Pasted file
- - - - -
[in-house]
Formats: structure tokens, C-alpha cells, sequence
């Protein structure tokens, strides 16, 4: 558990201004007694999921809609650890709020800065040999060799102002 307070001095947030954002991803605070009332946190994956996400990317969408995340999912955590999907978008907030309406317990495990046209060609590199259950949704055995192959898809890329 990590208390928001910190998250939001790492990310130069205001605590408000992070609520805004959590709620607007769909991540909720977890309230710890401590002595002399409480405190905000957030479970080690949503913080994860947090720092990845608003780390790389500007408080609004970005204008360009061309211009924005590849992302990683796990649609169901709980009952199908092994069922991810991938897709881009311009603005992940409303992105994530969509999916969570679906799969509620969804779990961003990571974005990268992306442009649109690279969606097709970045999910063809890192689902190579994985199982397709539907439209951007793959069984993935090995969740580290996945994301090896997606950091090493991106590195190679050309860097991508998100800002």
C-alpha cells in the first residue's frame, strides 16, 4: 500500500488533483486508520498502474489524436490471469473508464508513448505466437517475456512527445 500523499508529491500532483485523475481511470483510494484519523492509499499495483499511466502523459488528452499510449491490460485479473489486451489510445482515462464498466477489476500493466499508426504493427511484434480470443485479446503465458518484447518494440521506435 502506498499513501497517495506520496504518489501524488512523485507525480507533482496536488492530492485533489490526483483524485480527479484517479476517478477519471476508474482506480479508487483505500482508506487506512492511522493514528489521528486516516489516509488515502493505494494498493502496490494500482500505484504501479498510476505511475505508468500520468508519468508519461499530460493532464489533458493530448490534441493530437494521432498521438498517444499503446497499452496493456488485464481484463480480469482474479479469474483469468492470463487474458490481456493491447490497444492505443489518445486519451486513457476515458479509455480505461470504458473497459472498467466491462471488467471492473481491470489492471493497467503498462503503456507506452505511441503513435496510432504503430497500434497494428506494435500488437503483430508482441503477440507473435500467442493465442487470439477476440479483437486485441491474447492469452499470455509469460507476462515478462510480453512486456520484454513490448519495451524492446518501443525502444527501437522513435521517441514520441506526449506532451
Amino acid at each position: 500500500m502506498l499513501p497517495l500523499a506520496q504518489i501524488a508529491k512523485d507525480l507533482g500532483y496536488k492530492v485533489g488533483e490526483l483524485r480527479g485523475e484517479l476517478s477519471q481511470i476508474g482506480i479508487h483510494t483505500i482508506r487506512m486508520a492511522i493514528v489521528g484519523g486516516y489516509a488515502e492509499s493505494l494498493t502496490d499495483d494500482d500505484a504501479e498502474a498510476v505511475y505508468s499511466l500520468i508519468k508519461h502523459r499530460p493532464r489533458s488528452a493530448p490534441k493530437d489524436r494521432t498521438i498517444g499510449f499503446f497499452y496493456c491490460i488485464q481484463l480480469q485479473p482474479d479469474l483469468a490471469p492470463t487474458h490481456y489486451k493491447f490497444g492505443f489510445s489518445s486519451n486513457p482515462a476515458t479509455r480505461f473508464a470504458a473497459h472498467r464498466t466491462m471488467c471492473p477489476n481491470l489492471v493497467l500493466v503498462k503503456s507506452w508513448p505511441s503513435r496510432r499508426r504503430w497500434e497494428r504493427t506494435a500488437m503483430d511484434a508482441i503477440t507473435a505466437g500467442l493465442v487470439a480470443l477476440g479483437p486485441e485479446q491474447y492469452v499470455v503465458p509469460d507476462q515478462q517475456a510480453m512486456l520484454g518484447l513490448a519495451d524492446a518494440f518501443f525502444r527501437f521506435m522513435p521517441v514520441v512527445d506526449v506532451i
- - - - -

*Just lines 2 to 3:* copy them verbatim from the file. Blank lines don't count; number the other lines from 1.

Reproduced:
Formats: structure tokens, C-alpha cells, sequence
């Protein structure tokens, strides 16, 4: 558990201004007694999921809609650890709020800065040999060799102002 307070001095947030954002991803605070009332946190994956996400990317969408995340999912955590999907978008907030309406317990495990046209060609590199259950949704055995192959898809890329 990590208390928001910190998250939001790492990310130069205001605590408000992070609520805004959590709620607007769909991540909720977890309230710890401590002595002399409480405190905000957030479970080690949503913080994860947090720092990845608003780390790389500007408080609004970005204008360009061309211009924005590849992302990683796990649609169901709980009952199908092994069922991810991938897709881009311009603005992940409303992105994530969509999916969570679906799969509620969804779990961003990571974005990268992306442009649109690279969606097709970045999910063809890192689902190579994985199982397709539907439209951007793959069984993935090995969740580290996945994301090896997606950091090493991106590195190679050309860097991508998100800002």